[Image]We in ourselves rejoice !
And thence flows all that charms or ear or sight,
All melodies the echoes of that voice,
All colours a suffusion from that light.
There was a time when, though my path was rough,
This joy within me dallied with distress,
And all misfortunes were but as the stuff
Whence Fancy made me dreams of happiness :
For hope grew round me, like the twining vine,
And fruits, and foliage, not my own, seemed mine.
But now afflictions bow me down to earth :
Nor care I that they rob me of my mirth ;
[Image]But oh ! each visitation
Suspends what nature gave me at my birth,
My shaping spirit of Imagination.
For not to think of what I needs must feel,
But to be still and patient, all I can ;
And haply by abstruse research to steal
From my own nature all the natural man--
This was my sole resource, my only plan :
Till that which suits a part infects the whole,
And now is almost grown the habit of my soul.
Hence, viper thoughts, that coil around my mind,
[Image]Reality's dark dream !
I turn from you, and listen to the wind,
Which long has raved unnoticed. What a scream
Of agony by torture lengthened out
That lute sent forth ! Thou Wind, that rav'st without,
Bare crag, or mountain-tairn, or blasted tree,
Or pine-grove whither woodman never clomb,
Or lonely house, long held the witches' home,
Methinks were fitter instruments for thee,
Mad Lutanist ! who in this month of showers,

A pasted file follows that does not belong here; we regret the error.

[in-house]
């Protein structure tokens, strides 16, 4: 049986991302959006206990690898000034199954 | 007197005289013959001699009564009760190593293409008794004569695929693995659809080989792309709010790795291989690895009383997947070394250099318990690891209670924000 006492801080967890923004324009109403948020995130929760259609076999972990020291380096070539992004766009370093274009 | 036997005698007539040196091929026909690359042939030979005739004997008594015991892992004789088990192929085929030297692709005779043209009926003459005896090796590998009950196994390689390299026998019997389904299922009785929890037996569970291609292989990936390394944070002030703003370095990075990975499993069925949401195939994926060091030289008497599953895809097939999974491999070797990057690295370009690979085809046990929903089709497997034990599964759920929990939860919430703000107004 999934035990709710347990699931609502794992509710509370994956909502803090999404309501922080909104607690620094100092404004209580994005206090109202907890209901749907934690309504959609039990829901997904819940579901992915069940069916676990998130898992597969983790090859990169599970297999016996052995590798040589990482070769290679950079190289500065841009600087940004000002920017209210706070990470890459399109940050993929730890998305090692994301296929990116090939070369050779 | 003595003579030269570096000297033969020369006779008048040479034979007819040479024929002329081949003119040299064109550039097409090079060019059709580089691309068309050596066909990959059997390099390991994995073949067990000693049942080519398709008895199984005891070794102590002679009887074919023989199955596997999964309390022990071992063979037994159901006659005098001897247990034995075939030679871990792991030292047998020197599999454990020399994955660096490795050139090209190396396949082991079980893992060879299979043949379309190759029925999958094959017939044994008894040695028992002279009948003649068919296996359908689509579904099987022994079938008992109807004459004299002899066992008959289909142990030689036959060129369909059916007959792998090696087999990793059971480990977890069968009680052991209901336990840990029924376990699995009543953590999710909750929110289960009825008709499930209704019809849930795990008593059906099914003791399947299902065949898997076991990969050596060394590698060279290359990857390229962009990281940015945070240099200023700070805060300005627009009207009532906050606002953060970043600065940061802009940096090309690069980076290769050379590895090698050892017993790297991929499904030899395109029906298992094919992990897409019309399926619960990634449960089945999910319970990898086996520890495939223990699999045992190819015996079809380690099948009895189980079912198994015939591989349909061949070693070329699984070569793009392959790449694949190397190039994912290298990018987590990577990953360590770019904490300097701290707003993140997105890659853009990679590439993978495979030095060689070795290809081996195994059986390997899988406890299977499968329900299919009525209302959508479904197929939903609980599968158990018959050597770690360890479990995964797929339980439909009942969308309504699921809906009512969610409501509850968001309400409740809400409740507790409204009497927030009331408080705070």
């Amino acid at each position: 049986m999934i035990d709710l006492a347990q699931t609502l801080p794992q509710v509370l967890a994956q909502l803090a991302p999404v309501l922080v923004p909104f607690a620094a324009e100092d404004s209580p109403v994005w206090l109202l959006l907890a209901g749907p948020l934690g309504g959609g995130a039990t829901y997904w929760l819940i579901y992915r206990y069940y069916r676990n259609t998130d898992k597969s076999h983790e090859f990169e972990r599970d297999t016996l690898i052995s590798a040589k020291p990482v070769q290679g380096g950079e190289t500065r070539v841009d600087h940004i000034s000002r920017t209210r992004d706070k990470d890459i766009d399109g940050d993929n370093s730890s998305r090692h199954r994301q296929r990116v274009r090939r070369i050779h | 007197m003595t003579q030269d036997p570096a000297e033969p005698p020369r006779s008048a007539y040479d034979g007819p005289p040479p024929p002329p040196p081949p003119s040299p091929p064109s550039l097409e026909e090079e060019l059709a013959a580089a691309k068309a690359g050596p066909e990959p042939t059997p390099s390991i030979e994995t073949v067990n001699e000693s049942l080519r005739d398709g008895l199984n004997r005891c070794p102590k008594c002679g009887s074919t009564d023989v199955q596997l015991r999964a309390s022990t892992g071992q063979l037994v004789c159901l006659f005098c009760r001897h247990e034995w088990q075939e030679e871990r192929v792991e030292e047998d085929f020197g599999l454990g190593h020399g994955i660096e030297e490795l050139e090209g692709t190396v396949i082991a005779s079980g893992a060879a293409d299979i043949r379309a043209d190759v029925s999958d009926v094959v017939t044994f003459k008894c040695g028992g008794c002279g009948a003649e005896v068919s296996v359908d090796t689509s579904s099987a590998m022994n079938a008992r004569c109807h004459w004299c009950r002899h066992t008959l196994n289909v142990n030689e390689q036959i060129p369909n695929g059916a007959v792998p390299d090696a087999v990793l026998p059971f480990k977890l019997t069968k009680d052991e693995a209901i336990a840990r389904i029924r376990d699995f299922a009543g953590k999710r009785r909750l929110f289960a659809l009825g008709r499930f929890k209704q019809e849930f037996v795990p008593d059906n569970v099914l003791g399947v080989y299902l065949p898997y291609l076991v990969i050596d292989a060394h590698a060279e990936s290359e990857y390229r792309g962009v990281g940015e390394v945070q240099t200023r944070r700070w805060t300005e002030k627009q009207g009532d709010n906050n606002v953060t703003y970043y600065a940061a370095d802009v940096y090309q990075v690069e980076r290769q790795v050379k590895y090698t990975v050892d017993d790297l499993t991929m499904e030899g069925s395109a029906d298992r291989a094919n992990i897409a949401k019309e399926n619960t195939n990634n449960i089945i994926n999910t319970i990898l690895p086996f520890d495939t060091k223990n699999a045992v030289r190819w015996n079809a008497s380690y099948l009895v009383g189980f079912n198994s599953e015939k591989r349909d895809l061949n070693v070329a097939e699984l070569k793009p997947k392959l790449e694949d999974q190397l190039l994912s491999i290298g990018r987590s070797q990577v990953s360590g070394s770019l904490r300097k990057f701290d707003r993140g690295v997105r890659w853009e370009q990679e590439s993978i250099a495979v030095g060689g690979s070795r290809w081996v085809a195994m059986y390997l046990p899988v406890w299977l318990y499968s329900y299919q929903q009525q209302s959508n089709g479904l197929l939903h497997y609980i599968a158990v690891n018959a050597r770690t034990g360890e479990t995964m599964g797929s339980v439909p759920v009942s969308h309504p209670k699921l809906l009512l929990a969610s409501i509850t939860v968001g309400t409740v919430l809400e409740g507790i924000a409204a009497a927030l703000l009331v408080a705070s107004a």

Of dark-brown gardens, and of peeping flowers,
Mak'st Devils' yule, with worse than wintry song,
The blossoms, buds, and timorous leaves among.
Thou Actor, perfect in all tragic sounds !
Thou mighty Poet, e'en to frenzy bold !
[Image]What tell'st thou now about ?
[Image]'Tis of the rushing of an host in rout,
With groans, of trampled men, with smarting wounds--
At once they groan with pain, and shudder with the cold !
But hush ! there is a pause of deepest silence !
And all that noise, as of a rushing crowd,
With groans, and tremulous shudderings--all is over--
It tells another tale, with sounds less deep and loud !
[Image]A tale of less affright,
[Image]And tempered with delight,
As Otway's self had framed the tender lay,--
[Image][Image]'Tis of a little child
[Image][Image]Upon a lonesome wild,
Not far from home, but she hath lost her way :
And now moans low in bitter grief and fear,
And now screams loud, and hopes to make her mother hear.
'Tis midnight, but small thoughts have I of sleep :
Full seldom may my friend such vigils keep !
Visit her, gentle Sleep ! with wings of healing,
And may this storm be but a mountain-birth,
May all the stars hang bright above her dwelling,
Silent as though they watched the sleeping Earth !
[Image]With light heart may she rise,
[Image]Gay fancy, cheerful eyes,
Joy lift her spirit, joy attune her voice ;
To her may all things live, from the pole to pole,
Their life the eddying of her living soul !
O simple spirit, guided from above,
Dear Lady ! friend devoutest of my choice,
Thus may'st thou ever, evermore rejoice.
Comments about Dejection: An Ode by Samuel Taylor Coleridge
Read this poem in other languages
This poem has not been translated into any other language yet.
Still I Rise
The Road Not Taken
If You Forget Me
Edgar Allan Poe
Stopping By Woods On A Snowy Evening
A Dream Within A Dream
Edgar Allan Poe